# The Fundamental Theorem of Countdown

I grew up with Countdown as part of my diet. I had a crush on Carol Vorderman (before she went all advertisey and weird). I loved the numbers game, obviously – although I still have some slight resentment that Ian Scarrott was class champion rather than me. A few years back, I implemented a numbers game solver and thought no more about it.

Until the estimable @PlaneMirrorArt tweeted:

… and I remembered about an interesting connection between words and the Fundamental Theorem of Arithmetic, and thought I’d have a go at that, too.

## FTA FTW!

The Fundamental Theorem of Arithmetic is the one that says every positive integer1 is the product of a unique set of prime factors. You can write the factors in any order you like, and the number of each particular factor is important.

So how is that helpful? Well, you can create a one-to-one mapping between letters of the alphabet and a subset of the prime numbers - so, perhaps, A corresponds to 2, B to 3, C to 5 and so on up to Z <=> 101. Then you can represent any string of letters by the product of the corresponding prime numbers: for example, DAB would correspond to $7 \times 2 \times 3 = 42$. BAD would correspond to… 42 as well.

That looks like a bad thing - but in fact it’s good: the order of the letters in a word, as far as the game is concerned, is not important. If the same letters come out in a different order, the same words are available; and if DAB is available as a word on the board, then so is BAD.

But the kicker is better yet: DAB and BAD are possible answers to a board of letters if and only if 42 is a factor of the number corresponding to the board! Or, in general:

The Fundamental Theorem Of Countdown: let $w$ be a word, $b$ a board of letters, and $P(s)$ the product of the primes corresponding to the letters of $s$. Then $w$ can be made from $b$ if and only if $P(w)$ is a factor of $P(b)$.

## Why are you telling me this?

If, like Andrew, you want to find the most useful Countdown words to know, it’s a pain to search through all of the possible combinations of letters and match them against all of the possible words.

If you use the FTC, and especially if you index the words up front, so the computer knows that 42 corresponds to BAD and DAB, you can save yourself a lot of time.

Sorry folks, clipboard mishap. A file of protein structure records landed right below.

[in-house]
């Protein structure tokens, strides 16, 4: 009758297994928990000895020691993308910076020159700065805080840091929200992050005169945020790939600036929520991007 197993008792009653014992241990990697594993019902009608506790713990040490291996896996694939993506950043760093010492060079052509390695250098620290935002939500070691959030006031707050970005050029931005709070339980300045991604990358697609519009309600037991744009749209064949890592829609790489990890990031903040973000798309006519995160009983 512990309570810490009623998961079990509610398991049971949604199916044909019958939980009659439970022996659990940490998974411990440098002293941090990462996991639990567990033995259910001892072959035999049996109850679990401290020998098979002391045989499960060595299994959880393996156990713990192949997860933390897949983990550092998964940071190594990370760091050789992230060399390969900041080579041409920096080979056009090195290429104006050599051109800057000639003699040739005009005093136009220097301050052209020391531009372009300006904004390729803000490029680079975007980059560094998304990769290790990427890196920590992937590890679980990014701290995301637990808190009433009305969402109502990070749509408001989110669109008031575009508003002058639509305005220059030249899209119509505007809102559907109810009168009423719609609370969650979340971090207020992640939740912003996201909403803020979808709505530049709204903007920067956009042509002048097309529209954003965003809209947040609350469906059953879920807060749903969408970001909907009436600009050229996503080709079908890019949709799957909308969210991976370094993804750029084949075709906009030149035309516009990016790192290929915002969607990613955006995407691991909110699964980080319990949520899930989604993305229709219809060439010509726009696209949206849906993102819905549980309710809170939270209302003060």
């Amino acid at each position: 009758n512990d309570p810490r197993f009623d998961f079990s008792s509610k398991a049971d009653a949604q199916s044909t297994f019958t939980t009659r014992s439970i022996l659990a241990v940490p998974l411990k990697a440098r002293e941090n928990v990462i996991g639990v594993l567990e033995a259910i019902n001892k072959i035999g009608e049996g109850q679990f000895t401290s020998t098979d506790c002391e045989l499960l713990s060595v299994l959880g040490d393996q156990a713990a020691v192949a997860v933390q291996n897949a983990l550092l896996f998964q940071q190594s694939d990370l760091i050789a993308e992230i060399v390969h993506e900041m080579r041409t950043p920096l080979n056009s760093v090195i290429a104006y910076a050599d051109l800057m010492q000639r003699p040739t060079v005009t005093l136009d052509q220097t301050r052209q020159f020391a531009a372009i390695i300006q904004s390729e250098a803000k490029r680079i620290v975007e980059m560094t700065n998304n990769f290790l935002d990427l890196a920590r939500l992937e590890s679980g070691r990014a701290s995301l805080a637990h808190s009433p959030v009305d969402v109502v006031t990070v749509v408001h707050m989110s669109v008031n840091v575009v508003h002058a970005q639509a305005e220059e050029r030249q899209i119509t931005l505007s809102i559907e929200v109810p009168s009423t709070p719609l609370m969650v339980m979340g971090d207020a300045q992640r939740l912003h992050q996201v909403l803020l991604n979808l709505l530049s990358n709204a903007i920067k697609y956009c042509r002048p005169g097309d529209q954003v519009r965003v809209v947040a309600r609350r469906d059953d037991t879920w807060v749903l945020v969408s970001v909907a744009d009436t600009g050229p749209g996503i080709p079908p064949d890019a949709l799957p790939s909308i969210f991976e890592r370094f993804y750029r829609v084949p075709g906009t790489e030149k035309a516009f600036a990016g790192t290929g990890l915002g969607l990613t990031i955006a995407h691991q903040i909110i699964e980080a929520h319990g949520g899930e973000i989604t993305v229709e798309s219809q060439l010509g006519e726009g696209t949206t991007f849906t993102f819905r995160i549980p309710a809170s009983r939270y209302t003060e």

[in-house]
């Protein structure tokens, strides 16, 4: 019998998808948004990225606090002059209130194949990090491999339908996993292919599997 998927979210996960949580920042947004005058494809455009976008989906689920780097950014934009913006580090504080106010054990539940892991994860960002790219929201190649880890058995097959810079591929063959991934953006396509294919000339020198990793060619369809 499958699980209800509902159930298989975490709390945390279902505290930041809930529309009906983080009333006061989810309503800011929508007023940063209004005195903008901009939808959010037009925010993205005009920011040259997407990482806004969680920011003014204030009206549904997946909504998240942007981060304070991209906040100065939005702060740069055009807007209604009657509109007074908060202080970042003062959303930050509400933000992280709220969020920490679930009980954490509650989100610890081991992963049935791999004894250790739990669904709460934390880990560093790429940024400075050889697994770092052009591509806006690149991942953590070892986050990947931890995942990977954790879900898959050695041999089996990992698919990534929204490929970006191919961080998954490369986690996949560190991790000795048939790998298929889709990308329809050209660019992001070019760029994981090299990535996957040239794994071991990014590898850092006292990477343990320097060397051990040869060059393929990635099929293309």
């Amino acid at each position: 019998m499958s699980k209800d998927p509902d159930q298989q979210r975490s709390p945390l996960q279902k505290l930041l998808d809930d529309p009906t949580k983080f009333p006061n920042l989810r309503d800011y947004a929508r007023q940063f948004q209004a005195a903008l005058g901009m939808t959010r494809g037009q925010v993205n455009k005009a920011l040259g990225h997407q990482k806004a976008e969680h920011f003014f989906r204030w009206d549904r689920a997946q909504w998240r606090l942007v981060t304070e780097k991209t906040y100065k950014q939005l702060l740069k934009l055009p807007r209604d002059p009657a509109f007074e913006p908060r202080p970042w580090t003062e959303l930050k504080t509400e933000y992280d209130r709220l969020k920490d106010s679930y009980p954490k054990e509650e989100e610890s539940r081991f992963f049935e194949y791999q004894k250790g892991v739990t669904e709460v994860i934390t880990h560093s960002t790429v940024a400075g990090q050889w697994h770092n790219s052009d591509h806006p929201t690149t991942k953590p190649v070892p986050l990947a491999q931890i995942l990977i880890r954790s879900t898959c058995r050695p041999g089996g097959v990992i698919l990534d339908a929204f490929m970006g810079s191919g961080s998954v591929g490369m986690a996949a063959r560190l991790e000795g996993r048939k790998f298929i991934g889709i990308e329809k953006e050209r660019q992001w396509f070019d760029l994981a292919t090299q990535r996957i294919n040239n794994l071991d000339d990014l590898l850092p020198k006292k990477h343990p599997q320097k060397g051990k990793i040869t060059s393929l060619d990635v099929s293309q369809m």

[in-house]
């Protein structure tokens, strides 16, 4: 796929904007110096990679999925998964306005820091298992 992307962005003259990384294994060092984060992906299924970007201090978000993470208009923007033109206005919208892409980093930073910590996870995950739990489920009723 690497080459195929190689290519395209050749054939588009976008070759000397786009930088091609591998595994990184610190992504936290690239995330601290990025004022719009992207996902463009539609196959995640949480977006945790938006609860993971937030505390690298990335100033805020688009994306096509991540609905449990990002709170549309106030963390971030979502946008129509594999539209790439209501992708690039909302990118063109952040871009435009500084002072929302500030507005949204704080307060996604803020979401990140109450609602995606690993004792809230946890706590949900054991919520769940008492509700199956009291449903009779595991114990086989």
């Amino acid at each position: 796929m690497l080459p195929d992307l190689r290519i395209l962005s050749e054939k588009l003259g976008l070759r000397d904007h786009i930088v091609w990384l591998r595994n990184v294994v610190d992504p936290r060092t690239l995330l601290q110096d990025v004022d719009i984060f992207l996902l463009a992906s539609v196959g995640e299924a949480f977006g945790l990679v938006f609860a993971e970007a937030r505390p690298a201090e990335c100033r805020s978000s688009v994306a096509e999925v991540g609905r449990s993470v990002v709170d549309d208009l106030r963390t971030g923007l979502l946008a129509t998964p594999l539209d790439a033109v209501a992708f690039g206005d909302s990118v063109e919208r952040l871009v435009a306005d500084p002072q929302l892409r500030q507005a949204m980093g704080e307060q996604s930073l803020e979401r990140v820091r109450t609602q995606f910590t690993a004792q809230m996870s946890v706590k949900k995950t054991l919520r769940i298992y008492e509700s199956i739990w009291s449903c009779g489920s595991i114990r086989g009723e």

Here’s how my code works:

• Run through a big list of words and list them according to their corresponding product.
• Generate random boards, $b$ of letters with the right frequencies
• If $P(b)$ is in the list of products, save the appropriate word
• If not, consider every eight-letter sub-board (then seven, six and five) doing the same thing
• Count how often each word is the best possible

(In fact, I work with the sum of the logs of the corresponding primes rather than the product of the primes themselves – I’m not sure that it’s any quicker in the long run, but I like it.)

And that’s about it!

## Results?

Oh! The word that’s most likely to be a winner on a random Countdown board, under the assumptions I’ve made, is GOITRE (6). The most likely nine-letter word to be available is ORIGINATE, while the four most common eight-letter words are two pairs of anagrams: SENORITA and NOTARISE, and RELATION and ORIENTAL.

The Python code and results are available at GitHub. Let me know if you use and/or improve it!

* Many thanks to @PlaneMirrorArt for the challenge, for useful discussions, and for pointing out a bug.

* Corrected 2019-06-24 to fix a typo and assign a category.

## Colin

Colin is a Weymouth maths tutor, author of several Maths For Dummies books and A-level maths guides. He started Flying Colours Maths in 2008. He lives with an espresso pot and nothing to prove.

1. except, possibly, for 1 []

### One comment on “The Fundamental Theorem of Countdown”

• ##### Barney

I recognise many of those 7 letter words from my club-Scrabble days. I no longer play competitively, but do remember that the highest frequency 7 letter words based on the distribution of tiles in Scrabble were ETAERIO (no idea what it means, but you remember it as the Expected Time of Arrival for Elephants in RIO) and OTARINE (relating to a sea-lion). Curiously, SEALION is not an allowable Scrabble word as it should be hyphenated, but there is an allowable anagram of it: ANISOLE. So there! Thanks for the trip down memory lane, Colin!

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##### Where do you teach?

I teach in my home in Abbotsbury Road, Weymouth.

It's a 15-minute walk from Weymouth station, and it's on bus routes 3, 8 and X53. On-road parking is available nearby.